The title of Distinguished Research Professor is awarded to faculty who are internationally recognized for their original contributions to knowledge and whose work promises to foster continued creativity in their discipline.
Brett Clementz, a professor in the psychology department, has rapidly advanced the understanding of the biological bases of psychoses with the use of brain scan technologies, batteries of patient tests and sophisticated data analysis.
His early goal was to learn how inaccurate sensory processing can lead to abnormalities in brain functioning and behavior. His laboratory later identified biomarkers of neurobiological deviations that are associated with manifestations of different subgroups of psychoses. These biomarkers could allow clinicians to diagnose and target medications more accurately. With growing evidence to support a novel taxonomy of psychiatric illness, he helped spearhead a game-changing movement to re-envision diagnoses of psychoses based not on century-old symptom groupings but using the tools of modern neuroscience.
His work on alterations in brain oscillation patterns also has shown how integrated brain activity supports higher level cognition, emotion processing and other aspects of behavior.
Dorothea E. Link
Dorothea E. Link, a professor in the Hugh Hodgson School of Music, has emerged as a major scholar of the music of the 18th century, particularly in the works of Wolfgang Amadeus Mozart, the cultural life of Vienna and the operatic milieu of that age.
Her book The National Court Theatre in Mozart’s Vienna: Sources and Documents, 1783-1792 is one of the most significant reference books on Viennese musical culture during the last decade of Mozart’s life.
Her influential work on the Viennese singers who first performed in Mozart’s Le nozze di Figaro (1786) and Cosi fan tutte (1790) are critically important for late 18th-century musical scholarship.
Her recent induction into lifetime membership of the Akademie fur Mozart-Forschung at the Stiftung Mozarteum Salzburg, currently accommodating only 25 scholars worldwide who are considered the premier research leaders of Mozart studies in their time, acknowledges the importance of her work by the international Mozart community.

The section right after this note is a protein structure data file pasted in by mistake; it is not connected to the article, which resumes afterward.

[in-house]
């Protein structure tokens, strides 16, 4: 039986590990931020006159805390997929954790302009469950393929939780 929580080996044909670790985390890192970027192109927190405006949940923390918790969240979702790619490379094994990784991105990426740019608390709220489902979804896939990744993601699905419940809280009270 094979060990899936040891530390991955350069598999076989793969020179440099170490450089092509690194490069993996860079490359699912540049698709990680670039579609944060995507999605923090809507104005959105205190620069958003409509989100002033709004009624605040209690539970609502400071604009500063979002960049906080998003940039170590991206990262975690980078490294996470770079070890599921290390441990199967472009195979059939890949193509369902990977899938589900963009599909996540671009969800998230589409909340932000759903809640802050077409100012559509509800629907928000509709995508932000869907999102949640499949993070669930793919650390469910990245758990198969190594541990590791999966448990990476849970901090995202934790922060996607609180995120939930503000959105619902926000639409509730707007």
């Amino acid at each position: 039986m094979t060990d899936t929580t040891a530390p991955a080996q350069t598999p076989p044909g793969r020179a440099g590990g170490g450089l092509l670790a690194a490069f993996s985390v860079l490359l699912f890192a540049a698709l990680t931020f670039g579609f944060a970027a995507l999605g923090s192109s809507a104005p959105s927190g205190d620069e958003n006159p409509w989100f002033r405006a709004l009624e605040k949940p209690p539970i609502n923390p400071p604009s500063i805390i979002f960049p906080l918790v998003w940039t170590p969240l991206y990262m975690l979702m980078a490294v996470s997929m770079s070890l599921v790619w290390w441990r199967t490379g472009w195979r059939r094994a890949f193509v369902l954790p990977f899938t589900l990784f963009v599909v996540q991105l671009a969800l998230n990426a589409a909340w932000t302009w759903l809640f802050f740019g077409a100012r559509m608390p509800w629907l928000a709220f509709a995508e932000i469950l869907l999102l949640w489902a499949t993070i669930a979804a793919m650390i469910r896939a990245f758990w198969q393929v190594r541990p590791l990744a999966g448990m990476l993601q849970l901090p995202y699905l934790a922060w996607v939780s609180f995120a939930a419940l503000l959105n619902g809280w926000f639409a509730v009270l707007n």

Wayne Parrott, a professor in the College of Agricultural and Environmental Sciences, is one of the world’s leading authorities on soybean genomics and enabling technologies for the improvement of crop plants.
He developed biotechnology protocols for soybean and other crops that made it possible to obtain whole plants from single cells. This process allows scientists to add genes into soybean for testing and agricultural release. In a parallel research program on insect resistance, he led development of new soybean cultivars that require fewer insecticide applications to control pests.
He has been an influential advocate and communicator on the importance of genetic engineering and GMOs in agriculture. An expert in the complex regulations that govern GMOs, he has helped multiple countries with their regulations. He has held important leadership positions in his discipline such as editing prominent journals, organizing scientific meetings, serving on grant panels and guiding the future of soybean genomics research.
Silvia J. Moreno
Silvia J. Moreno, a professor in the cellular biology department and director for the NIH Training Grant in Tropical and Emerging Global Diseases, is recognized for her studies on calcium signaling in parasitic protozoa.
Her work defined the link between calcium signaling and pathogenesis of infectious organisms. Her research focuses on Toxoplasma gondii, a pathogen that infects one-third of the world population. She and her team discovered mechanisms of calcium signaling in parasites and novel compartments that store calcium that are different from those present in mammalian cells. Her laboratory developed new genetic tools to study calcium that could be used for high-throughput assays to find new pharmacological agents for the potential treatment of parasitic diseases.
Based on another fundamental discovery from her lab, that Toxoplasma takes specific nutrients from its host, she proposed the development of therapeutics that combine host-encoded and parasite-encoded functions as a novel approach for chemotherapy.
Michael Tiemeyer, professor and associate director of the Complex Carbohydrate Research Center, has catalyzed advancements in a range of areas including neural development, neural dysfunction, neurodegeneration, respiratory inflammatory diseases and analytic carbohydrate chemistry.
His research addresses the biological function of cell surface carbohydrates (glycans) in mediating cellular interactions that underlie normal development and human disease progression. His laboratory builds on the understanding of biological function in model systems, especially the fruit fly Drosophila melanogaster, by creating novel tools to detect dynamic changes in glycan biosynthesis. His studies in Drosophila have made use of the powerful genetic approaches provided by this model system to make groundbreaking discoveries related to the roles of glycans in neural development.
His contributions to glycan analysis and glycomic toolmaking have significantly enhanced the understanding of glycan functions in cellular differentiation, tissue development and inflammatory disease progression, while simultaneously expanding the appreciation of glycan structural diversity across animal species.